Most Teaching Assistants (TAs) studying for Foundation Degrees need to do Action Research projects.
This book acts as an introduction to research methods, and will be especially useful if you are doing such work for the first time. It:
" introduces the basic principles and practice of research methods;
" provides an overview of the processes involved in Action Research;
" shows you how to identify an issue, design and carry out a course of action and evaluate the impact of this action;
" uses real case studies from practising TAs.
The content of the book relates to both Early Years and Primary settings, and there are case studies from a variety of settings.
Anyone studying for a Foundation Degree, or working towards HLTA status, will find this book meets their needs.
Claire Taylor is Programme Leader for the Foundation Degree at Bishop Grosseteste College, Lincoln. Min Wilkie is Programme Leader for the Foundation Degree in Educational Studies for Teaching Assistants at the University of Leicester. Judith Baser has worked in a wide range of educational settings, including 5 years as a teaching assistant. More recently, she has run training courses for teaching assistants in ways to support children's learning and development.
Claire is a member of the Senior Leadership Team and leads the Academic Engagement Hub. The Hub contains the Centre for Educational Development and Research (CEDaR), Library Services, Student Support and Learning Advice, Student Recruitment and Admissions, Quality Assurance and Student Data, and International work. Claire joined BG in 2002 having been a Primary Headteacher and since then she has held a variety of roles including ITT Lecturer, Programme Leader and Head of Learning and Teaching. Claire is a Bishop Grosseteste Teaching Fellow, a Fellow of the Higher Education Academy (HEA) and a Fellow of the Staff and Educational Developers' Association (SEDA).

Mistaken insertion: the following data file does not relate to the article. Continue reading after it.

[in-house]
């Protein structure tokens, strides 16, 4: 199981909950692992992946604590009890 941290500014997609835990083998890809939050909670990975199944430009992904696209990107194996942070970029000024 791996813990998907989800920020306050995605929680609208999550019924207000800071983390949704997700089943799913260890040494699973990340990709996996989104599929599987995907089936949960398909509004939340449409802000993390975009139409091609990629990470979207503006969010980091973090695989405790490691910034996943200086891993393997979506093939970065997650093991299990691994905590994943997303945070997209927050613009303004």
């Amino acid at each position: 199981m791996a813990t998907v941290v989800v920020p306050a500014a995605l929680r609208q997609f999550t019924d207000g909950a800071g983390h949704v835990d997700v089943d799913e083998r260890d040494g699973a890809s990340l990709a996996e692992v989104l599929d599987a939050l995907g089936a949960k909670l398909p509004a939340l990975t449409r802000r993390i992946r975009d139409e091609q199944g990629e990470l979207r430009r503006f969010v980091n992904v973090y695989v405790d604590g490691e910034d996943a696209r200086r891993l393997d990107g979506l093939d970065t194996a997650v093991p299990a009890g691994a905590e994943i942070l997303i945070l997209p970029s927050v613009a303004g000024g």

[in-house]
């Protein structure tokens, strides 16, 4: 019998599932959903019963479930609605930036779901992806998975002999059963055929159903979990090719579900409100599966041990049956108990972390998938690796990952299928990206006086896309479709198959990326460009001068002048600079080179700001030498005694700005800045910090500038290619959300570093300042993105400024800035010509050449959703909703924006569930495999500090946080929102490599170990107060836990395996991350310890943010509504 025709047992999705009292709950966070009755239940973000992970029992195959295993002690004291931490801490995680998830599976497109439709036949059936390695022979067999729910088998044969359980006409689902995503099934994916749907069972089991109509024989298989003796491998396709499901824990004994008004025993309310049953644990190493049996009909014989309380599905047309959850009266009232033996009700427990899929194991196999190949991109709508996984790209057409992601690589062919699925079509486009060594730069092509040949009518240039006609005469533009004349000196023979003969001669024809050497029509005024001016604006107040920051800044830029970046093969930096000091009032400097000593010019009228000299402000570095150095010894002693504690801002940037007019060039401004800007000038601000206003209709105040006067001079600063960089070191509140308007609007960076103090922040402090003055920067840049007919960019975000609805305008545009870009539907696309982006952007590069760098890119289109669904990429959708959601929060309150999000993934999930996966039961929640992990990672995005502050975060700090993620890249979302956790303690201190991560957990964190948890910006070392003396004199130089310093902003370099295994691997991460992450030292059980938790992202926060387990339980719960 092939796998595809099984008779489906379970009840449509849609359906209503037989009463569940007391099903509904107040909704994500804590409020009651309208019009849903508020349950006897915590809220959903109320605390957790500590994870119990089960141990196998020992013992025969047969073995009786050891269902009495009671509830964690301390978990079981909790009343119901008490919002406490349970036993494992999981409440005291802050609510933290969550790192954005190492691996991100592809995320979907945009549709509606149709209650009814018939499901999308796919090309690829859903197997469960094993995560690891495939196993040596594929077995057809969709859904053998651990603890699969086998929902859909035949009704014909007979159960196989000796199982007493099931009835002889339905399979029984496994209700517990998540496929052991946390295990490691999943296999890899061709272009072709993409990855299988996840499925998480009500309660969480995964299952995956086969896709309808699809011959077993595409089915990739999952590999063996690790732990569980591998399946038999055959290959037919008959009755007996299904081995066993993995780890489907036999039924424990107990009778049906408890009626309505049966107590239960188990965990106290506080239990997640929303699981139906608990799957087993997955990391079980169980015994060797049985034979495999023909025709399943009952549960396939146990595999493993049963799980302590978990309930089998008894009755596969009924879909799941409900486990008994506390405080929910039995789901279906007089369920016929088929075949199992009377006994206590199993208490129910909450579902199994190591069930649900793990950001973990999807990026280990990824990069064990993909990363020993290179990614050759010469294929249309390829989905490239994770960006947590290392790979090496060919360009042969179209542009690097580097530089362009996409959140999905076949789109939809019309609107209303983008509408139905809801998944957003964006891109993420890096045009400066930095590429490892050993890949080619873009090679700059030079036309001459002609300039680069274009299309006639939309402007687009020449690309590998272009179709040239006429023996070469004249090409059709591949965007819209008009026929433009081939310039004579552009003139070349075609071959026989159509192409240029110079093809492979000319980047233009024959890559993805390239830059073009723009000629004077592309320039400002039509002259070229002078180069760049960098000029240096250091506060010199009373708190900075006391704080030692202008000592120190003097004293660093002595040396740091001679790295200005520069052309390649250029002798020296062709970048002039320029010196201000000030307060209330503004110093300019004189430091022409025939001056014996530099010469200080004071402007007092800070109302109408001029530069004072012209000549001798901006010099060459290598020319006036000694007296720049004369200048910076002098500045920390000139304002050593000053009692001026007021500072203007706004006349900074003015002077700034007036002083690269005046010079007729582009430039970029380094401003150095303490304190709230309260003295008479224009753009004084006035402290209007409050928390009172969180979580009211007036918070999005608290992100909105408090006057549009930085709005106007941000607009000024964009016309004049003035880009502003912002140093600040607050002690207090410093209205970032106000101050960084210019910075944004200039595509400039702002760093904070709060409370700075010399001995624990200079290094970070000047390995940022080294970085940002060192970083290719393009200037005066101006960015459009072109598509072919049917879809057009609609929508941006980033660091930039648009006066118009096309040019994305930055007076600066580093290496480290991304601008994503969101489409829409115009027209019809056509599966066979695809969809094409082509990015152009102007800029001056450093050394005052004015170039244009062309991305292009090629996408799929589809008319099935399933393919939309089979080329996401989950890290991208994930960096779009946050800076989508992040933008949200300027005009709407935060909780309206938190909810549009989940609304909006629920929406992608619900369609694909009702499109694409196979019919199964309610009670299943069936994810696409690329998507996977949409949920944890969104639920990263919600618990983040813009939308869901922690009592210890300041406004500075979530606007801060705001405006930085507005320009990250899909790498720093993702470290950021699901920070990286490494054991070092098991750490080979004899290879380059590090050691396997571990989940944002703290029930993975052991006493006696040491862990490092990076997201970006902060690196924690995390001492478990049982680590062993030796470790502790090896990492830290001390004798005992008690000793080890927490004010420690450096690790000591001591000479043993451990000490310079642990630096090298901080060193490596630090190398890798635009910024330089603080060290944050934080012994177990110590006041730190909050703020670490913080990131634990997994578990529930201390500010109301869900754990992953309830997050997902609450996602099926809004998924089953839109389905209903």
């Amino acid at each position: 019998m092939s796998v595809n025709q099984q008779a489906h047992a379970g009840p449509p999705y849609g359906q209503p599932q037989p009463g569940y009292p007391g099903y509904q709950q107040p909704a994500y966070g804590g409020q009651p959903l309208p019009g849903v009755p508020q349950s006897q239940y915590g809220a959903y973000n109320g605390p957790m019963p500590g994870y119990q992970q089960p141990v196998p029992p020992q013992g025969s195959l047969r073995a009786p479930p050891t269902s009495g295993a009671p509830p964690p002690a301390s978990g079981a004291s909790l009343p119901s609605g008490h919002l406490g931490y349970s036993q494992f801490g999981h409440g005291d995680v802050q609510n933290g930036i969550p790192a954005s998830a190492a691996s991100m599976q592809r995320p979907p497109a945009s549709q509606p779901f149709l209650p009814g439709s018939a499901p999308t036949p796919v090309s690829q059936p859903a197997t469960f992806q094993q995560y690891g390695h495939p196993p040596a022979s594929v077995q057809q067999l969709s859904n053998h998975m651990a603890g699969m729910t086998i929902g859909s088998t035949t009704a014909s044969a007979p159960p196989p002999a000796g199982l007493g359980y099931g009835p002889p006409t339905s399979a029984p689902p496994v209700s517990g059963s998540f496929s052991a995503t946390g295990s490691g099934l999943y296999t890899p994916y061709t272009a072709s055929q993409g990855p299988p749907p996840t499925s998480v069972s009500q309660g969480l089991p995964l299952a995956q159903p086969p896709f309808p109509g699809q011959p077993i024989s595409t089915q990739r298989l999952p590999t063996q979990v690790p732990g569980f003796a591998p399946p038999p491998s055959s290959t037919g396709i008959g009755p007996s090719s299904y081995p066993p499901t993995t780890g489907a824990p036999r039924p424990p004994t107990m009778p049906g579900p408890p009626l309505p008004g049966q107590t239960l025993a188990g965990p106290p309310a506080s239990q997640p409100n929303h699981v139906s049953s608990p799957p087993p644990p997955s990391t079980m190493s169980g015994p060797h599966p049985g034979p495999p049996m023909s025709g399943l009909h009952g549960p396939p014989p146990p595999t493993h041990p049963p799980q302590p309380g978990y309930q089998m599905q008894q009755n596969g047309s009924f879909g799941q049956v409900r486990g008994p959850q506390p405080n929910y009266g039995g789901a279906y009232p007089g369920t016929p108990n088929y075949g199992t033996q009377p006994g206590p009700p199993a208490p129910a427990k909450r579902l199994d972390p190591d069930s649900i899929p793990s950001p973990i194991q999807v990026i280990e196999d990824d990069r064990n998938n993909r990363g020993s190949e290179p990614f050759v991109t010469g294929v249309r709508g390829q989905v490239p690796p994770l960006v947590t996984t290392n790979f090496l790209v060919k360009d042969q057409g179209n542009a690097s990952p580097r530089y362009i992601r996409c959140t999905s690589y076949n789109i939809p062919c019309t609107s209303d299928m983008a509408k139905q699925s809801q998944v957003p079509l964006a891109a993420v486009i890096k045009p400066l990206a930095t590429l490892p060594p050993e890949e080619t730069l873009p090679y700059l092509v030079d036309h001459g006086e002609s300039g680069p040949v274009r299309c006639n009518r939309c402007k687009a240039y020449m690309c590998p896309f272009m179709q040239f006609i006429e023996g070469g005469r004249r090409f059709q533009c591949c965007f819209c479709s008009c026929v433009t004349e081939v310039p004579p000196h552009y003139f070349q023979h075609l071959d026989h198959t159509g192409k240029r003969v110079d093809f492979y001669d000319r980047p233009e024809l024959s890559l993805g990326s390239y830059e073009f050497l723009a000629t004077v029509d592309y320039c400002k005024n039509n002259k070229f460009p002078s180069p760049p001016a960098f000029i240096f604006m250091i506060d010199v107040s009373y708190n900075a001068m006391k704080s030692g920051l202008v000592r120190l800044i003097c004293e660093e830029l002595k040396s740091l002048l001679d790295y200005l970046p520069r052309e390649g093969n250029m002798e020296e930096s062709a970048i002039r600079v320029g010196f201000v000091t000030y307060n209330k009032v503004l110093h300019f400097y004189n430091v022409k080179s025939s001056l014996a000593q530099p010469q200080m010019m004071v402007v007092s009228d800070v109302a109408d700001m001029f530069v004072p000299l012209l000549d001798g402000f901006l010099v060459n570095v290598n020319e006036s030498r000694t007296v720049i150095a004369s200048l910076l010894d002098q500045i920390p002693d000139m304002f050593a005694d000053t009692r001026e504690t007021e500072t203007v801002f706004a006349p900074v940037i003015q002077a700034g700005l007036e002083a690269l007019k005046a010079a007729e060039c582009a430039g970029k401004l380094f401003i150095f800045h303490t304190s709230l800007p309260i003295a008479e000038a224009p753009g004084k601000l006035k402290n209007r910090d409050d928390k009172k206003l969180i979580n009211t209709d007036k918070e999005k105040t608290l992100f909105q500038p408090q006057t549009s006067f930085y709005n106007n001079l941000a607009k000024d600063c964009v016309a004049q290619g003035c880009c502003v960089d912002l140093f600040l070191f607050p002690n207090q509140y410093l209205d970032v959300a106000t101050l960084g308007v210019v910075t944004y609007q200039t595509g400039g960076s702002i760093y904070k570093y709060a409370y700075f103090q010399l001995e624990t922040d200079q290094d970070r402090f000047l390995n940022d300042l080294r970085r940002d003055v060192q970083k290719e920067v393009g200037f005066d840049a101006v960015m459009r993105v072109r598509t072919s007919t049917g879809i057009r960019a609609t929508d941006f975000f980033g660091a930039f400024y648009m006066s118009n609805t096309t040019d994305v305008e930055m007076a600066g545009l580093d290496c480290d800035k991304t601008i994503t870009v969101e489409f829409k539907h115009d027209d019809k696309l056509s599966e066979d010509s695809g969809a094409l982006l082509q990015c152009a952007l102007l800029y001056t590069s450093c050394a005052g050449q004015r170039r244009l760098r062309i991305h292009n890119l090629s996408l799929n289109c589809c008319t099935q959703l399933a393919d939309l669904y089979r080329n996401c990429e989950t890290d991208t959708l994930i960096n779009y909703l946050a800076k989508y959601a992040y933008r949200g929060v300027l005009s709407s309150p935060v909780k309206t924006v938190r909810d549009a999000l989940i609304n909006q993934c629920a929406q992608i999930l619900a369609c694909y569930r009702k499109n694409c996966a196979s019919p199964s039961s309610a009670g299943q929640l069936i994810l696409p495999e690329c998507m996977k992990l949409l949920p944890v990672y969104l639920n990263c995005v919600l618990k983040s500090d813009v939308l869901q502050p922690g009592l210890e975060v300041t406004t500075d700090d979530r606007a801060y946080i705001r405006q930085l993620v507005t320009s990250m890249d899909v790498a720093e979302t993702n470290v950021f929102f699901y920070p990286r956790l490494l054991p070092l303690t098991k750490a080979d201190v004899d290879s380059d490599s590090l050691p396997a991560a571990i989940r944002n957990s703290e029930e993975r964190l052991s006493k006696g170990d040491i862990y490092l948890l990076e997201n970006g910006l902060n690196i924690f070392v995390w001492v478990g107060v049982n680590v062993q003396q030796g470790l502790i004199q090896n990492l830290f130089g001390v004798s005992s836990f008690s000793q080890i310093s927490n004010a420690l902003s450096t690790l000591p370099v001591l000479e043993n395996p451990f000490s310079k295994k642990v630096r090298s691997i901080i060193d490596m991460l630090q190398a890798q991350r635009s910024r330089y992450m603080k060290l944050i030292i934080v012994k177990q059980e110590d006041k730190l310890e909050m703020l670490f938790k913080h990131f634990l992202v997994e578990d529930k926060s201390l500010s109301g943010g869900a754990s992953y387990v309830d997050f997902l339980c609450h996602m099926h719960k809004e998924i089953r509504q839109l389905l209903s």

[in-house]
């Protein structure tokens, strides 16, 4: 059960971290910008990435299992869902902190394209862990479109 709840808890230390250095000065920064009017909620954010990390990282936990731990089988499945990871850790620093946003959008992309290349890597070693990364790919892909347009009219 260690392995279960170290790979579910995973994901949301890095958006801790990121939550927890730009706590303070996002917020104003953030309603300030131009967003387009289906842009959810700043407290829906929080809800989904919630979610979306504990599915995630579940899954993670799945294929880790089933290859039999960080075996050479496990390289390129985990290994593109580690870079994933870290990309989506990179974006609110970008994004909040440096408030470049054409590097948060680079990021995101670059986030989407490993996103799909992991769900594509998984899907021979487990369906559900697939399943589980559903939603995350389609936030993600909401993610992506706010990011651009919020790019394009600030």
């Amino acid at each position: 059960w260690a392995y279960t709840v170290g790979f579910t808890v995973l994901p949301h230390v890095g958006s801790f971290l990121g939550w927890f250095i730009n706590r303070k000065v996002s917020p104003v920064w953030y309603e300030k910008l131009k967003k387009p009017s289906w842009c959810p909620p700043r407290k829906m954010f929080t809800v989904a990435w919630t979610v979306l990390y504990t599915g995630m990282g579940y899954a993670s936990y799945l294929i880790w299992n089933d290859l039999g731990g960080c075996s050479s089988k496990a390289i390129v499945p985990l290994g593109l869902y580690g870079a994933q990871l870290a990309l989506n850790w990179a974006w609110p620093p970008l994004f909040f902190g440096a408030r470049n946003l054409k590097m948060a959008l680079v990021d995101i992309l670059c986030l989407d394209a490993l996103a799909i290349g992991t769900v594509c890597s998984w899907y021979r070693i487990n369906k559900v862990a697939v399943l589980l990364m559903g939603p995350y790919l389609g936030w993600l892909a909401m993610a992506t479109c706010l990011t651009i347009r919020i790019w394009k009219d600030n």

Before joining the School of Education, Min worked for many years as a teacher, mostly in Nursery and Key Stage 1 settings, but also with Key Stage 2 and with Year 9, 10 and 11 pupils. She additionally worked for Leicester College where she developed both the Cache Specialist Teacher Assistant Award and the Btec HNC/D Early Childhood Studies, targeting professional development for Nursery Nurses. Here at the School of Education, Min is committed to the development of the Foundation Degree in Educational Studies, designing course content and materials, and assessments to enable mature, talented people working in schools to attain a professionally recognised status, and move toward teaching if they wish. She is the Programme Leader, Course Co-ordinator and Admissions Tutor for this programme.
Judith Baser originally studied German and French, and spent the early part of her career working as a commercial translator in industry and as a freelancer. Her career in education has mainly involved working with adults in a variety of settings, teaching modern foreign languages and basic skills, and providing learning support in Further Education settings for students with dyslexia and English as an Additional Language.
During a secondment to an Education Action Zone, Judith set up and managed a project developing training for school support staff. Working for several years as a Teaching Assistant in a primary school during an earlier career break gave her a useful insight in the role of support staff and their work in schools and their importance in fostering children's learning. She also developed and ran adults basic education courses for parents in schools.